Interpreting Black Light Data

— Written By
en Español

El inglés es el idioma de control de esta página. En la medida en que haya algún conflicto entre la traducción al inglés y la traducción, el inglés prevalece.

Al hacer clic en el enlace de traducción se activa un servicio de traducción gratuito para convertir la página al español. Al igual que con cualquier traducción por Internet, la conversión no es sensible al contexto y puede que no traduzca el texto en su significado original. NC State Extension no garantiza la exactitud del texto traducido. Por favor, tenga en cuenta que algunas aplicaciones y/o servicios pueden no funcionar como se espera cuando se traducen.

English is the controlling language of this page. To the extent there is any conflict between the English text and the translation, English controls.

Clicking on the translation link activates a free translation service to convert the page to Spanish. As with any Internet translation, the conversion is not context-sensitive and may not translate the text to its original meaning. NC State Extension does not guarantee the accuracy of the translated text. Please note that some applications and/or services may not function as expected when translated.

Collapse ▲

Black lights are established throughout North Carolina to monitor certain field crop pests. When used correctly, information gained from daily insect catches can improve pest management. Certain pest increases, intensity, and duration can provide critical information when paired with scouting and crop stage. In contrast, used incorrectly, the data can result in unwarranted insecticide application, damage to crops, and reduced profit.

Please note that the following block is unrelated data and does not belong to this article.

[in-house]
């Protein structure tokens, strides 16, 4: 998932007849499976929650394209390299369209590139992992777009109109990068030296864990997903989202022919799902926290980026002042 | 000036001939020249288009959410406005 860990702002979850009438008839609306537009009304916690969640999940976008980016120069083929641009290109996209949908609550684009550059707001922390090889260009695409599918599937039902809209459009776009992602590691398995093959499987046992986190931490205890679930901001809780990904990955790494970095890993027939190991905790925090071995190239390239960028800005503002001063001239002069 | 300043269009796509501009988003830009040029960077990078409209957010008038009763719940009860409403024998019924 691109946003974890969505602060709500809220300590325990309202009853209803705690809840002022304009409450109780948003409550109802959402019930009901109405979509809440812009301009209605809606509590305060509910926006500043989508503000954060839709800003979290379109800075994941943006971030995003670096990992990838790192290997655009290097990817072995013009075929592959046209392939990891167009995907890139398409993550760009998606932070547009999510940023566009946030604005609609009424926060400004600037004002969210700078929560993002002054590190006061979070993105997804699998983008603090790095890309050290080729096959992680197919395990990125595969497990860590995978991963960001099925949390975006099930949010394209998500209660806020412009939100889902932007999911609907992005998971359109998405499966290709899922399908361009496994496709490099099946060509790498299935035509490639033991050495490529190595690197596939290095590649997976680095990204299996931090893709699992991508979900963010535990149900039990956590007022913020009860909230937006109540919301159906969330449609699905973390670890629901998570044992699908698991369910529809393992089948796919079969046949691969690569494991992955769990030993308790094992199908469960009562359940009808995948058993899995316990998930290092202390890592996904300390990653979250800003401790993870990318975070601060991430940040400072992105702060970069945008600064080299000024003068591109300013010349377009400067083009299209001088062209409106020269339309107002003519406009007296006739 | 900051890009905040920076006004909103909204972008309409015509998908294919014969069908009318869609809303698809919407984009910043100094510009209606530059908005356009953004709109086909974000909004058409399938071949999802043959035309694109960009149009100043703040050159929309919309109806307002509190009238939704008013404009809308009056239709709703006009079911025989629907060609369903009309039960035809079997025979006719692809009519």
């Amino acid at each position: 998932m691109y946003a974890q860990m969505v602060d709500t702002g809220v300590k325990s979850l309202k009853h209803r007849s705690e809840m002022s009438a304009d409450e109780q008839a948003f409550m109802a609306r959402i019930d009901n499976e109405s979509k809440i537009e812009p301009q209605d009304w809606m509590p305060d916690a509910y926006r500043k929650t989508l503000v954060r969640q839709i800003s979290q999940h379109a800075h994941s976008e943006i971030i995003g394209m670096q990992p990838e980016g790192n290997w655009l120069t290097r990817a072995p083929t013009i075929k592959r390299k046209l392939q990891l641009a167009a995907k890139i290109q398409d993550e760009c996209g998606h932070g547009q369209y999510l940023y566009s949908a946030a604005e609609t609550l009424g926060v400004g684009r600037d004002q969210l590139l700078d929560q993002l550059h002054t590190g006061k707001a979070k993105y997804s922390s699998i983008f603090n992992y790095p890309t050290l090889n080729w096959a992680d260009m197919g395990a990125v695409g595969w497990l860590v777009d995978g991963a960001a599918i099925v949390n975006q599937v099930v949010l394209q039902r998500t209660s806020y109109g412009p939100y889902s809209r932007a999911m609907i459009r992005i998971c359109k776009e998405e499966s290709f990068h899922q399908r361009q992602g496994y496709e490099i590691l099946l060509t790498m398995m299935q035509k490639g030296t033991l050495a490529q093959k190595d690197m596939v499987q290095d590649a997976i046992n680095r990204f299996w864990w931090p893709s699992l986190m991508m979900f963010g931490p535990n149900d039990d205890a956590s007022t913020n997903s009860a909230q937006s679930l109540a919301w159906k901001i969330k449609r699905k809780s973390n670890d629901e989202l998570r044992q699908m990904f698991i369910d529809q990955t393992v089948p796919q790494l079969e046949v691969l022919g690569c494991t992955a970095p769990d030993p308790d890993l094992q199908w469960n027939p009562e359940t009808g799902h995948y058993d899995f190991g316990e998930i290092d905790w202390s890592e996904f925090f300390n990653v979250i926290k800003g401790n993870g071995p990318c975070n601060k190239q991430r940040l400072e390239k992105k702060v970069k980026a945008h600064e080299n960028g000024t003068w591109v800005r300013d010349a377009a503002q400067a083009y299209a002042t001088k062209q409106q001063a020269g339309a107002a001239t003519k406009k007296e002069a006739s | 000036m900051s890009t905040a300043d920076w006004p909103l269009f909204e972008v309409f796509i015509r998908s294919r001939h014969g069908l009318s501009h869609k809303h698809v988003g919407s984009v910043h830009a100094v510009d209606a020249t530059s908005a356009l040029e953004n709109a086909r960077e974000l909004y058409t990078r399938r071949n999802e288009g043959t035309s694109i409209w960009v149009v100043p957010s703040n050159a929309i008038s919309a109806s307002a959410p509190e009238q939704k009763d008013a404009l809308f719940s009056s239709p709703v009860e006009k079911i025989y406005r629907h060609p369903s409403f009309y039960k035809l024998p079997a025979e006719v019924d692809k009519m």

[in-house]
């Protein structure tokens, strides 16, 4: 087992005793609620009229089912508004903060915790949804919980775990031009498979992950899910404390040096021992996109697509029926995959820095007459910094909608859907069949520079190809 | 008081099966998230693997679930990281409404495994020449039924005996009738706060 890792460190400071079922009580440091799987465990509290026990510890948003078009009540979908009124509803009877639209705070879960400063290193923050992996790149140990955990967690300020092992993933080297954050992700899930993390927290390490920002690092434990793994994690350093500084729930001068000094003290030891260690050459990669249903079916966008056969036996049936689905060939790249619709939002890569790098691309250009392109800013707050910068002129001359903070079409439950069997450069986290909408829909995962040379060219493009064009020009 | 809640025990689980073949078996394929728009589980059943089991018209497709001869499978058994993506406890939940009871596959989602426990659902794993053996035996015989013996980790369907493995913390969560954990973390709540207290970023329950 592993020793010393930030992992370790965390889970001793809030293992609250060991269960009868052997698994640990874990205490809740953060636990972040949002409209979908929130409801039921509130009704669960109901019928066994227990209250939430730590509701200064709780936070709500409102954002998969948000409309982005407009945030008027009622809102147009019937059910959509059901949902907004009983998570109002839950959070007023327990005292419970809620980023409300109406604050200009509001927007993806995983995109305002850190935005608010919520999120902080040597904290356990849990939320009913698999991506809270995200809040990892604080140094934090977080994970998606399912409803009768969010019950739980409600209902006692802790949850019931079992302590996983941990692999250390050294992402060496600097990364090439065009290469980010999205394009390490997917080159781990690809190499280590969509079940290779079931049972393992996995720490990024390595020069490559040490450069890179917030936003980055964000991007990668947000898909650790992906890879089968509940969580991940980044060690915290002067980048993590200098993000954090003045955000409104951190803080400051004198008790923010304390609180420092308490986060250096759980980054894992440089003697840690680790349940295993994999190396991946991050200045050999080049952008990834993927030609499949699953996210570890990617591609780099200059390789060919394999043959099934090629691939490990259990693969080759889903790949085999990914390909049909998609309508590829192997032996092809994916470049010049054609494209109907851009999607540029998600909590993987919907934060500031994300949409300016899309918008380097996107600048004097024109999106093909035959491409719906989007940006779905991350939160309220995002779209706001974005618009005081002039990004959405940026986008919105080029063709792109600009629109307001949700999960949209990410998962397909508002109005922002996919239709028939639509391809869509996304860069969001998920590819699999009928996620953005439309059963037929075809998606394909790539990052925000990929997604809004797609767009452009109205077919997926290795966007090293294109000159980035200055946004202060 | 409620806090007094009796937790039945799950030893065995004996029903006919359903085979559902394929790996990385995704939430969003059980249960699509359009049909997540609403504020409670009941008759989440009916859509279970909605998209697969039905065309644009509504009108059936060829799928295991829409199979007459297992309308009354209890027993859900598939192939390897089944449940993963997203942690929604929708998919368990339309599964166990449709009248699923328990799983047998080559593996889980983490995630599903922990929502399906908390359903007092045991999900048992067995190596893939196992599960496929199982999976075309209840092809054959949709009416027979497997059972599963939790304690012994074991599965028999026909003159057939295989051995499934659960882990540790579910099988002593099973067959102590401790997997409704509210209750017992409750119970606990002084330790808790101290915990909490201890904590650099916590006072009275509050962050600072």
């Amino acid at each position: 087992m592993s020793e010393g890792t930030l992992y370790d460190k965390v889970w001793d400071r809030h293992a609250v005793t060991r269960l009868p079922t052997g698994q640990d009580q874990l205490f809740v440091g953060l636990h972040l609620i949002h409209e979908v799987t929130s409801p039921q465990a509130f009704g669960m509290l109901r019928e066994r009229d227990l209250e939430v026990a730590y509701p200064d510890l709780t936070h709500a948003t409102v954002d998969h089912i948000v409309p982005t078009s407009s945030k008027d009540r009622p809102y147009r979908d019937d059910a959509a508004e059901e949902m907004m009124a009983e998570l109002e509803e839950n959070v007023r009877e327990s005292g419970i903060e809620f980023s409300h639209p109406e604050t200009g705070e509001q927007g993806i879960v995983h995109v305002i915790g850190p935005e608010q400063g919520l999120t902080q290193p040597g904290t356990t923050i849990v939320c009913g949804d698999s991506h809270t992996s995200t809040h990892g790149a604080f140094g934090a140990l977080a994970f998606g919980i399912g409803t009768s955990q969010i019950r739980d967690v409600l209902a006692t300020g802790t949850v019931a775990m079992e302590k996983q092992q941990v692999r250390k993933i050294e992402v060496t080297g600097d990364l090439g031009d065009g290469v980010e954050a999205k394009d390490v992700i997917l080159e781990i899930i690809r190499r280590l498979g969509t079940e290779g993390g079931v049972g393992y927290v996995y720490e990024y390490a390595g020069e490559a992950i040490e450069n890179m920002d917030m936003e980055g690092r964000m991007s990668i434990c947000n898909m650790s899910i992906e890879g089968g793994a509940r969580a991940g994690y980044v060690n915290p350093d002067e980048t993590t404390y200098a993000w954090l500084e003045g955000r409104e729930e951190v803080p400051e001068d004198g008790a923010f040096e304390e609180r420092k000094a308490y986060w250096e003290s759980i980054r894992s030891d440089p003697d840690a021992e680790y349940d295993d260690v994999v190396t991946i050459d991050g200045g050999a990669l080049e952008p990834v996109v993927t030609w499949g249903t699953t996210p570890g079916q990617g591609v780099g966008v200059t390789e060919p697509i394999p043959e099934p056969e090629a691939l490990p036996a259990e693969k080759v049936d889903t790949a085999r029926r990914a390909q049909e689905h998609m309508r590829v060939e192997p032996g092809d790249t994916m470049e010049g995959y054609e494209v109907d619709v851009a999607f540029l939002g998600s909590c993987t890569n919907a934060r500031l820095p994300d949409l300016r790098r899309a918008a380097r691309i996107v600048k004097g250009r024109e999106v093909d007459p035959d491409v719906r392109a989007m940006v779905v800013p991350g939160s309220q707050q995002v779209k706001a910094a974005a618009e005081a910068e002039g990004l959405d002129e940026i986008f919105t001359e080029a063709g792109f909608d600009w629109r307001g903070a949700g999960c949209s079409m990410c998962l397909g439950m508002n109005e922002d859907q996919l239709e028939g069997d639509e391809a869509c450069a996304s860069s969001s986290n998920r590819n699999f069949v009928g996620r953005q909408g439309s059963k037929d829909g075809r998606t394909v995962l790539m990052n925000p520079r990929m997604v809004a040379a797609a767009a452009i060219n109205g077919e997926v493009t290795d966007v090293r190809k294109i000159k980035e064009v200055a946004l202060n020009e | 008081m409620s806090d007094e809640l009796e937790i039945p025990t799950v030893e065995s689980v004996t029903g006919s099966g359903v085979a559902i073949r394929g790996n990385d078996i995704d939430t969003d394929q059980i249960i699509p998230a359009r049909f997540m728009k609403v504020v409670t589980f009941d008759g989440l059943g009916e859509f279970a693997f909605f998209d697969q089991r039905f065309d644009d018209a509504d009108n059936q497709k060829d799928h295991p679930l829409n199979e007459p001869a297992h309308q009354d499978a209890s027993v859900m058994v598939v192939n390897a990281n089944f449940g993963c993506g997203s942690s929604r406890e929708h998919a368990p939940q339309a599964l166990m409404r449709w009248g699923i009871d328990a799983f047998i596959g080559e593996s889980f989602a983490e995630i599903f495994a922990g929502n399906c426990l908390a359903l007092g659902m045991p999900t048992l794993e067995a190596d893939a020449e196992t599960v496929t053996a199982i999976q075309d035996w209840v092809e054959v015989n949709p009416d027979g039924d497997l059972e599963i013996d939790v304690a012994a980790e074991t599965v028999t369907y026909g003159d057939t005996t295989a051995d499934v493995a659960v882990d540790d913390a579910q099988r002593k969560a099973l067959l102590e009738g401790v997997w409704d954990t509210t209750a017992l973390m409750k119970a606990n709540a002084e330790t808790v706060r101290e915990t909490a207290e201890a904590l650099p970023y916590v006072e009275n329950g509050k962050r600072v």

To correctly interpret data, one must realize some critical points as follows:

• Intensity data (numbers of pest caught) from one light trap location should not be compared to another. Each light trap has a unique surrounding environment. Too, pests can be sporadic. As example, catches of corn earworm moths in Lenoir County often are much higher than the one in Craven County. This is not a reflection of a greater intensity of the corn earworm in Lenoir than Craven. Rather, the Lenoir County trap historically catches more moths.

• Some pest are attracted to the black light while others are not. Corn earworms are readily attracted to the light while Fall Armyworms are not. As such, be careful not to assume a low number of pest equates to a lack of problem within the field. Within Craven County as example, when 3-5 Fall Armyworms are caught in the light trap, this normally indicates a need for intense scouting in soybean, cotton and peanut crops. In other locations, this value may be the same, lower or higher.

• Historical data should be used for a specific light trap location as a measure of interpretation. Dates of peak catches normally move from South to North. However, exceptions occur. Most locations have a short history of catches available for review.

• An increase of any pest does not reflect a need to treat automatically. It signifies a need to scout more intensely. Often pest catches will increase yet the crop can tolerate insect feeding up until a critical threshold or crop stage. Too, adverse weather events may decrease pest survival rates.

• Do not make the assumptions that all pest will increase at the same time. Different pest emerge at different times.

• Some pest are simply not predicted by black light catches. Other methods may provide some indication of the emergence of these pest or one will simply have to rely upon scouting.

For more information, contact your local Cooperative Extension office or review black light data provided by NC State Extension.